Typically, when you visit a dentist’s office, it’s for a routine checkup. Therefore, you may not even associate a dentist with an emergency. However, dental emergencies do happen, and they can be frightening or upsetting when they do.

Unfortunately, many people don’t know what to do or who to call in a dental emergency. In addition, they question whether their dentist will see them quickly enough or whether their insurance will handle the cost of any treatments. But, there are steps to take in the event of a dental emergency. Read on to learn more.

 

What Is A Dental Emergency?

 

Some oral health problems are urgent, meaning you should get to an emergency dentist as soon as possible. Others require patience, as they can be treated later. It’s vital to know the difference between the two if you experience an oral health problem when your regular dentist’s office is closed.

a model of a tooth, a stethoscope, a dentist's tool, a first aid kit. concept first aid for toothache

You may be wondering, “What constitutes a dental emergency?” And that is a good question. A dental emergency is any life or health-threatening condition or injury requiring immediate action to address.

The following conditions are considered life-threatening and require immediate emergency care:

  • Trauma involving the facial bones that could potentially compromise your breathing
  • Uncontrolled bleeding of the gums, tongue, cheeks, or lips
  • Abscesses or other tooth infections, causing swelling or pain in the soft tissues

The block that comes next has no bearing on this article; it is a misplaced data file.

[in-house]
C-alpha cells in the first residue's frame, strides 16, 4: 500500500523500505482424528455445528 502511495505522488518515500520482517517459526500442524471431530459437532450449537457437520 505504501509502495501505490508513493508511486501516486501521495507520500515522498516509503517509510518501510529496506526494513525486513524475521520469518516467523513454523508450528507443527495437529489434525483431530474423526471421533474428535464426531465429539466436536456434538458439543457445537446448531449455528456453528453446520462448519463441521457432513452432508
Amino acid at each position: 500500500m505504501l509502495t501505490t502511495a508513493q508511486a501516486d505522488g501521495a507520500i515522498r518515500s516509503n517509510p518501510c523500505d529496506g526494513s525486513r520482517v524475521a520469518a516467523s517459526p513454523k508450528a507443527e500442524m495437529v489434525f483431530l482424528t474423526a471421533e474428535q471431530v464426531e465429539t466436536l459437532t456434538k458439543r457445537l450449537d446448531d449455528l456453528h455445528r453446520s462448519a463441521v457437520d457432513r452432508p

There are other dental emergencies that are not considered life-threatening right away, but they do require urgent care from an emergency dentist to prevent them from progressing. These conditions include:

  • Severe tooth pain as a result of decay, trauma, or surgery
  • Wisdom tooth pain
  • Extreme tooth sensitivity
  • Chipped, broken, loose, or lost teeth
  • Injuries to the jaw

 

How To Handle Dental Emergencies

 

Depending on the severity of your dental emergency, there may be actions you can take at home before seeking care. The first thing you should do is try to remain calm. In situations of anxiety or stress, your body produces several reactions that will only make your emergency worse. So, take steps to relax while you contact your dentist.

Be sure to accurately describe any symptoms or injuries and the circumstances under which they occurred. Most likely, your dentist will want you to come in for an emergency visit to evaluate you.

It would be best if you visited an emergency dentist as soon as possible in the case of any urgent dental emergency involving infection of the soft tissues or uncontrolled bleeding. These oral health issues will worsen and even affect other parts of your body without proper treatment. An emergency dentist can help you treat any condition or injury, even if it requires a full-mouth restoration of your teeth.

Here are some tips on how to handle common dental emergencies at home. Note that these tips are intended to help alleviate symptoms and not replace appropriate treatment. Don’t hesitate to contact a dentist as soon as you experience an oral health concern.

 

Toothache

 

The most common and immediate dental emergencies often involve dealing with severe pain, typically from a toothache. Even a mild toothache can make eating, speaking, and even sleeping difficult. So, when the pain progresses, it can be almost debilitating enough to prevent you from doing anything.

man wearing white shirt holding his jaw with severe tooth pain